|Huddersfield Giants maintain their 100% start to the season|
"I think I am between satisfaction and disappointment."
Huddersfield Giants maintain their 100% start to the season and so remain top of Super League, but only just. Paul Anderson's side grab a narrow 18-16 win at Wakefield thanks mainly to a hat-trick of tries from Jermaine McGillvary. Ben Cockayne continues his try-scoring form for the Wildcats and there are further scores from Peter Fox and Tim Smith, but Paul Sykes can only land two goals while Danny Brough kicks three for the Giants;
"I genuinely do believe the best team lost." is Anderson's perhaps surprising verdict afterwards;
"With the amount of possession they had on our line, I thought Wakefield deserved to win. Their six and seven controlled the game."
None of which will console Wakefield coach Richard Agar, though he does see hope for the future in his side's efforts;
"If we continue to play with the same commitment we won't go far wrong this season. I was really encouraged by a lot of things we did today." he observes.
Now anyone who feels aggrieved at having sat through a weekend of Six Nations tripe may want to look at a replay of Salford City Reds' 38-34 victory over Hull KR at the Salford City Stadium. It's a thrill-a-minute, high-octane try-fest without even the merest sniff of a line-out, a flanker or a rolling maul. Salford register their first win of a troubled season so far with Ashley Gibson scoring twice and further efforts from Mark Sneyd, Andrew Dixon, Jack Murphy, Wayne Godwin and Danny Williams. Yet Rovers had led 34-14 at one point, scoring through doubles from Michael Dobson and Greg Eden, aswell as David Hodgson and Omari Caro;
"It's a massive result for the club." claims Salford boss Phil Veivers;
"We could have gone on to concede 50 points when we went behind 34-14 but we scored some really nice tries."
Rovers coach Craig Sandercock is understandably unimpressed with his side's late capitulation;
"We were well in control of that game but our ill discipline and errors cost us the game." he fumes;
"We made way too many errors, and first grade footballers shouldn't be making those errors, but it will turn, if we train hard and do the little things well."
Thrills also at Castleford, where the Catalan Dragons are the visitors and can only emerge with a 17-17 draw. Thomas Bosc and Gareth O'Brien trade late drop goals to share the spoils after Jordan Thompson, Michael Shenton and Kirk Dixon had replied to tries from Vincent Duport, Louis Anderson and Damien Blanch for the Frenchmen;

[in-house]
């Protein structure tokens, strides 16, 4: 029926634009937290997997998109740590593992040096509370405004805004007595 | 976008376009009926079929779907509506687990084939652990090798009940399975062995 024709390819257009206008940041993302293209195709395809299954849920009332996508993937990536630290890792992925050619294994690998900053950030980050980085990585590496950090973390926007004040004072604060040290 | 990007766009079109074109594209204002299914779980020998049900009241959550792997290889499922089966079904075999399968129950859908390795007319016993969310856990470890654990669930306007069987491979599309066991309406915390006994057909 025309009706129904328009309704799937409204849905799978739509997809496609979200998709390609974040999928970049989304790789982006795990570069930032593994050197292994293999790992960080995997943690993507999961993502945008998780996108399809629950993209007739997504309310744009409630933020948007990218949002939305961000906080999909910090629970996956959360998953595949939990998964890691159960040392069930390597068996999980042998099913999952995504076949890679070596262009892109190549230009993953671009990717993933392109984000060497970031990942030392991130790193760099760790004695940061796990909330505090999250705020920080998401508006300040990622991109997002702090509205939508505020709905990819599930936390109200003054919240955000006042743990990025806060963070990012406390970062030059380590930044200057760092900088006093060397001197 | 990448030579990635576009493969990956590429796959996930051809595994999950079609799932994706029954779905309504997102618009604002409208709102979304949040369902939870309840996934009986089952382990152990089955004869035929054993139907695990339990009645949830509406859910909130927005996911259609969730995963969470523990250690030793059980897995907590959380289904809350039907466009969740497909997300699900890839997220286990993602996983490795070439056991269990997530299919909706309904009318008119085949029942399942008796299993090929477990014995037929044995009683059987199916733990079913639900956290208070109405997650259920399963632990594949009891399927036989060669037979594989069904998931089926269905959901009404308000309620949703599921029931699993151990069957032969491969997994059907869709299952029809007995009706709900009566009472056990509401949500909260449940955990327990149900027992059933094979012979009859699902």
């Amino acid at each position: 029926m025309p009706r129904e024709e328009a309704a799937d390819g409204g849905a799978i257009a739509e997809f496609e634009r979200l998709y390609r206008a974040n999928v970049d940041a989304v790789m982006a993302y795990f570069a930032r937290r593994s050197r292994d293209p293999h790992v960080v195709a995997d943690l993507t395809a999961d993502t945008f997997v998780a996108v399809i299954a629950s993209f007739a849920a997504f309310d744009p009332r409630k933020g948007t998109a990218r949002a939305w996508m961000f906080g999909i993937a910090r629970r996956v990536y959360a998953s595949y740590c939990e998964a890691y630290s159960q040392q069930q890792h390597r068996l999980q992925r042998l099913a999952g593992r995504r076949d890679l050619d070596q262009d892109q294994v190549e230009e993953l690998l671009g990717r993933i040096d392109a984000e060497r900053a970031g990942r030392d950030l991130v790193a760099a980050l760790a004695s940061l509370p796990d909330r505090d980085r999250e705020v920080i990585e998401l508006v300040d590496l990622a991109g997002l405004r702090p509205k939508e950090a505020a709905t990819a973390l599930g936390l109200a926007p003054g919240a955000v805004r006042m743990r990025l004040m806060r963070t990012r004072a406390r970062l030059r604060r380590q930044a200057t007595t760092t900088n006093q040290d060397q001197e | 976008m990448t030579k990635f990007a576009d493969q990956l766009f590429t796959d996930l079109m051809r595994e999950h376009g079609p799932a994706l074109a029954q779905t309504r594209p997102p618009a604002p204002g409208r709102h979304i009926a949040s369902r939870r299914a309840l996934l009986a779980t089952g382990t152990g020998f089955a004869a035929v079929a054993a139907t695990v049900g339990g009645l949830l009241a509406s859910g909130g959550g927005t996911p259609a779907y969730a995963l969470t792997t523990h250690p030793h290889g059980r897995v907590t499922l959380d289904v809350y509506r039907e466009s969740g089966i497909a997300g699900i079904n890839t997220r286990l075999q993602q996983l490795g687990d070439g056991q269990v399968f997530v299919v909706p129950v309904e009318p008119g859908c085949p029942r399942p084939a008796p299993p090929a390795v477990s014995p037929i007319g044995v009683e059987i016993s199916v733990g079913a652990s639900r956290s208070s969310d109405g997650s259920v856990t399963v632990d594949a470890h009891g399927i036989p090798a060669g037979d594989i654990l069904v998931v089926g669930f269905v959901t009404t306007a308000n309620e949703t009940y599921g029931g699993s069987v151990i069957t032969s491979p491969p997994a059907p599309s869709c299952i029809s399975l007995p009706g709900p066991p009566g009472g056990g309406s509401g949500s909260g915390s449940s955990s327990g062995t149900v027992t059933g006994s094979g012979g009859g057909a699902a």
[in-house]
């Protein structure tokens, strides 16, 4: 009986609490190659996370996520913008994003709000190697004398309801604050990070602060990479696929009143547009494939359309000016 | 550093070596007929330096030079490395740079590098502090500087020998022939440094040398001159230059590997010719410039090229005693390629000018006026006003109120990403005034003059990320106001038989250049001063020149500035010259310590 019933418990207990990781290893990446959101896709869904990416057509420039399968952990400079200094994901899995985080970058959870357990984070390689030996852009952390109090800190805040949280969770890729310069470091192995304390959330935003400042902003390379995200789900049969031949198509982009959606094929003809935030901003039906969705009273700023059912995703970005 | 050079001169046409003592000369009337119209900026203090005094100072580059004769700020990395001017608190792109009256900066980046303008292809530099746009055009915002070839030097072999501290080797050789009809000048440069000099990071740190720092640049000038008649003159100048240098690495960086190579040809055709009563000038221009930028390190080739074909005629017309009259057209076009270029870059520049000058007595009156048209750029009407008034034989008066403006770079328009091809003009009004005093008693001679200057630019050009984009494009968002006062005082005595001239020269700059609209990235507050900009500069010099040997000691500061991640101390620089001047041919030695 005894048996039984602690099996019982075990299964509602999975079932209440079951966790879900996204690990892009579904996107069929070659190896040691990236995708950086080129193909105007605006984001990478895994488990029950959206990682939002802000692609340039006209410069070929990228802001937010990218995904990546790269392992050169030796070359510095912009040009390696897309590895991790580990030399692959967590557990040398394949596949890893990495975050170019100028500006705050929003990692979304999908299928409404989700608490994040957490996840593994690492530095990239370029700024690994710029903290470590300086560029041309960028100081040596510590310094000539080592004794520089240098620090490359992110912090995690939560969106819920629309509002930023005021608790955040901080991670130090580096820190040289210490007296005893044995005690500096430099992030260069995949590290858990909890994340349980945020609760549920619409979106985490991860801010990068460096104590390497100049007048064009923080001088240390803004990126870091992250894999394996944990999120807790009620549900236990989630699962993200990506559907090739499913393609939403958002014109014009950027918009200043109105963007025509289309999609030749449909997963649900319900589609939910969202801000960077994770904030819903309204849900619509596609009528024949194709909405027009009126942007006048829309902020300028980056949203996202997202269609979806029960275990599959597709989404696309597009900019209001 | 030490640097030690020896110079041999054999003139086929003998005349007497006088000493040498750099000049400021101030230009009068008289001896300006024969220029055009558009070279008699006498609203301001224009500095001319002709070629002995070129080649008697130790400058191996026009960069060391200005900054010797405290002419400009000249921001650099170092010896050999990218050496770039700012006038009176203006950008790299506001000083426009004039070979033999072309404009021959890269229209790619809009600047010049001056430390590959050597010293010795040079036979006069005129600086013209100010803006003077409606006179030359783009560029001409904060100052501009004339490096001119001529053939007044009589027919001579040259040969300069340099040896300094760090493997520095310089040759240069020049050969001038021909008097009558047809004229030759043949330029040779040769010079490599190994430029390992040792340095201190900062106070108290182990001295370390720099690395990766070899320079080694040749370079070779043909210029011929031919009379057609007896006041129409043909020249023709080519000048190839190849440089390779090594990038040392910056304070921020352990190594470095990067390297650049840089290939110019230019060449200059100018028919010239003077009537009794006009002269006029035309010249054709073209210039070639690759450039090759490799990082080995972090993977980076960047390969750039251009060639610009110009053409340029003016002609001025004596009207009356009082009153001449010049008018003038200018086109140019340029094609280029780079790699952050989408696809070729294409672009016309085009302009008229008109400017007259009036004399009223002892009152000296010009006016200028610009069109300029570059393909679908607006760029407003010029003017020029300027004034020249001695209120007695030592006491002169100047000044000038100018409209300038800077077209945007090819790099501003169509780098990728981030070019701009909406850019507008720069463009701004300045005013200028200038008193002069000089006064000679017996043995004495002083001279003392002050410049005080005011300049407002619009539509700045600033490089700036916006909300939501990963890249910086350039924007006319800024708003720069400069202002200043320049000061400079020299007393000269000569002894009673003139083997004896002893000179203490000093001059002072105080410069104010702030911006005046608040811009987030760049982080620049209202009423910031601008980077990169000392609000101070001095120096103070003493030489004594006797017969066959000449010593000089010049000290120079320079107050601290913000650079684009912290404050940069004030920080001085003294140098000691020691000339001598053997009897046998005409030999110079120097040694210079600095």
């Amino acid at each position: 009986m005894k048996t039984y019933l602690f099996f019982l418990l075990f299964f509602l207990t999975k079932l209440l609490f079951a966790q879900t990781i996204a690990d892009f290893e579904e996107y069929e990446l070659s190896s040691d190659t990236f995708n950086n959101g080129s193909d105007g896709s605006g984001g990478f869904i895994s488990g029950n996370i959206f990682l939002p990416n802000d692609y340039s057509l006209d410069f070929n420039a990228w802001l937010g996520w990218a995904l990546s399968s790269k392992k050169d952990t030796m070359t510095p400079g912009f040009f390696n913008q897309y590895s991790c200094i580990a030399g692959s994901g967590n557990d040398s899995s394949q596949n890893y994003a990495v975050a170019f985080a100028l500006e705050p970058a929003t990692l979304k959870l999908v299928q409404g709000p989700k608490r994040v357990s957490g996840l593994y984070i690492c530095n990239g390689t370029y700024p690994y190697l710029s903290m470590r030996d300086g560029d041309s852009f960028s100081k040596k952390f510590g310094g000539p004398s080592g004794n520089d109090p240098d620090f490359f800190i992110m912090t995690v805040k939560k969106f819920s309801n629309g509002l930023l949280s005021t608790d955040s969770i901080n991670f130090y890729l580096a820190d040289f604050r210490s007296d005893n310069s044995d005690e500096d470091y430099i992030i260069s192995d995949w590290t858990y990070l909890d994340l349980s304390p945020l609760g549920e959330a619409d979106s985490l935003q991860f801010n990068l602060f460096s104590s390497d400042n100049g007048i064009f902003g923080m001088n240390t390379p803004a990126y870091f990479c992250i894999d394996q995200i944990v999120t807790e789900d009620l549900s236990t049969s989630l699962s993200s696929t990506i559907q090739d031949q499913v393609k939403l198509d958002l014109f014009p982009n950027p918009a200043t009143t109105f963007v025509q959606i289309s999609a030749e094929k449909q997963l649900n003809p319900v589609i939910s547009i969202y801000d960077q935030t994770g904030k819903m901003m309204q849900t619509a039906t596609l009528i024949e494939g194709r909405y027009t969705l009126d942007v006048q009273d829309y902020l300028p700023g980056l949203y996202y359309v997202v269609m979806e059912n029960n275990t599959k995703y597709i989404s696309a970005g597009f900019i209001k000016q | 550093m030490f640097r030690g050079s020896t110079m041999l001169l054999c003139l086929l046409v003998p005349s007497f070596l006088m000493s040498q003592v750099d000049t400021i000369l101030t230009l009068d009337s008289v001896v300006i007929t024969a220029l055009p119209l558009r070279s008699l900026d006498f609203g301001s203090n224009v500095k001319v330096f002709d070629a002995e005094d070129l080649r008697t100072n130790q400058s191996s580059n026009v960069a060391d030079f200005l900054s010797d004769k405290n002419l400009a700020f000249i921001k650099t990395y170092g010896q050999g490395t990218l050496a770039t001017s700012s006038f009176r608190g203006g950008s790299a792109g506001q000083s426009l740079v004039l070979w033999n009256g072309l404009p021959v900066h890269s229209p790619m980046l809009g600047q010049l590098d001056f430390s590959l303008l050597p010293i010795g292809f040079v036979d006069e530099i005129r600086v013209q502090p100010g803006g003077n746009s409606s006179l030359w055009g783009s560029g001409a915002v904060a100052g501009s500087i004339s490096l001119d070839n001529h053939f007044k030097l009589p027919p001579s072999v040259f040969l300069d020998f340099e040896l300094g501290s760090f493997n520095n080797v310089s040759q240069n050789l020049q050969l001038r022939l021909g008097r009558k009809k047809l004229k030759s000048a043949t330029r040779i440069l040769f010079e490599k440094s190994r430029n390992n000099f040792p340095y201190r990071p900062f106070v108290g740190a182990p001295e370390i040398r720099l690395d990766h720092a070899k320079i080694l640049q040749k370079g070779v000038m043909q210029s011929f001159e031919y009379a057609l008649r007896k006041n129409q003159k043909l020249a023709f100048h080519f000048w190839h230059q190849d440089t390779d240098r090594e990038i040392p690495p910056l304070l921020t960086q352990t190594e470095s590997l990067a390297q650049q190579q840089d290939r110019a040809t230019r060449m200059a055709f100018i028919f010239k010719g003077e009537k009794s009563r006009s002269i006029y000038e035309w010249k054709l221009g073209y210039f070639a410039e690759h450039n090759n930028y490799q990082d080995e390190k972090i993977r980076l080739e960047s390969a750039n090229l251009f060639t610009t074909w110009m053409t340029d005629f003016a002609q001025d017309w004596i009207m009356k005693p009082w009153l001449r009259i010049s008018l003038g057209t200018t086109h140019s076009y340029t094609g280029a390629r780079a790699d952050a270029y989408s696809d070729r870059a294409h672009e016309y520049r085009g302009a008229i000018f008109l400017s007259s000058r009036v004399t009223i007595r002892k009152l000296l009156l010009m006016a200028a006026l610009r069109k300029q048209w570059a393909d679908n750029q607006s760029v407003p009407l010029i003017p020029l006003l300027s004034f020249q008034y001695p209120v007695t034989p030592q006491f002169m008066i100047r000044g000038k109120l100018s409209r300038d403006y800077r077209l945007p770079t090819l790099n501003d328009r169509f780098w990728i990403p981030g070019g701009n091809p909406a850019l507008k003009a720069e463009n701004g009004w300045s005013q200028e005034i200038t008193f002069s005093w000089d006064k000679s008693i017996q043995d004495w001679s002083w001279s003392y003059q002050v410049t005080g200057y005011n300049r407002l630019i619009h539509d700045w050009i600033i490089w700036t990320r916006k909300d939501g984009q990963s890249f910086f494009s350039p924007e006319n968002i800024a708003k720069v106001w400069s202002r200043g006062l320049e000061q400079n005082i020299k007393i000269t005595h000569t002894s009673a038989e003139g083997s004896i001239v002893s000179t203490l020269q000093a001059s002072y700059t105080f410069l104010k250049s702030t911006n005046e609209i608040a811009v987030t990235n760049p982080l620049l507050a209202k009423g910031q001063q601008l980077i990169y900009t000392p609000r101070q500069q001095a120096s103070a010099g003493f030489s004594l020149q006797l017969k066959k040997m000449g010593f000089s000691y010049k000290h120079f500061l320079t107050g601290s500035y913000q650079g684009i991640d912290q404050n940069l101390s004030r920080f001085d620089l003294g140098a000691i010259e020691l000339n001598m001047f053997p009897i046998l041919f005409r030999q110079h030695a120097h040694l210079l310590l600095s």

"I think I am between satisfaction and disappointment. We should win the game in the first 40 minutes and we could lose the game in the last 10 minutes." explains Dragons boss Laurent Frayssinous;
"I couldn't be any more proud of my players. They're training hard and they're playing hard and they're working really hard for each other. They're a joy to coach." is the glowing response from the Sainted Sir Ian of Millward.
And so to the weekly Wane whinge. Shaun's pie-boys tonk the London Broncos 48-18, but not before struggling in the first half and turning around with only a slender 22-18 advantage. Iain Thornley and Josh Charnley had scored in the first half along with Michael McIlorum and Sean O'Loughlin, but Tony Rae's side hit back through Liam Colbon, Kirk Dixon and Chad Randall. Yet the second half is all Wigan's, with Thornley and Charnley both crossing again along with Sam Tomkins, Pat Richards and Blake Green. Tomkins is sin-binned for dissent in the first half, thus prompting the wrath of his permanently dissatisfied coach;
"The referees make mistakes just like players. They are incidents for me to sort out in the week and not for Sam to do it on the field." he blasts;
"No matter what happens with decisions, referees don't do it on purpose. Sam just can't do it."
Broncos coach Tony Rae is staying positive despite the obvious adversity that comes with opening a season with four defeats on the spin;
"You don't get points for playing well in the first half. We had to get out and do the same in the second half and we didn't do that. I get a response from these blokes everyday. We are not cracking, we are holding it together and we will find ways to get better and we will be okay." he promises.
Off the field Gary Hetherington is pursuing the noble cause of expanding the World Club Challenge, but making an almighty hash of it in the process. The Leeds chief travels to Australia to discuss ideas for expansion, and comes up with the quite barmy idea of having the top three from the NRL take on the top three from Super League in an 'international series' of games from 2015;
"Rugby league needs to embrace the demand for global, international sporting events and this offers an ideal opportunity." he explains, as he scours both hemispheres for a fan who will genuinely care who wins the games between the teams finishing second and third in their respective competitions;
"We have seen in recent years the success that the American NFL and NBA have enjoyed by bringing fixtures to London and a concept such as this, further down the road, could prove very attractive to a number of cities around the world." he warns, ignoring the fact that they were real, meaningful fixtures.
By Stephen Orford
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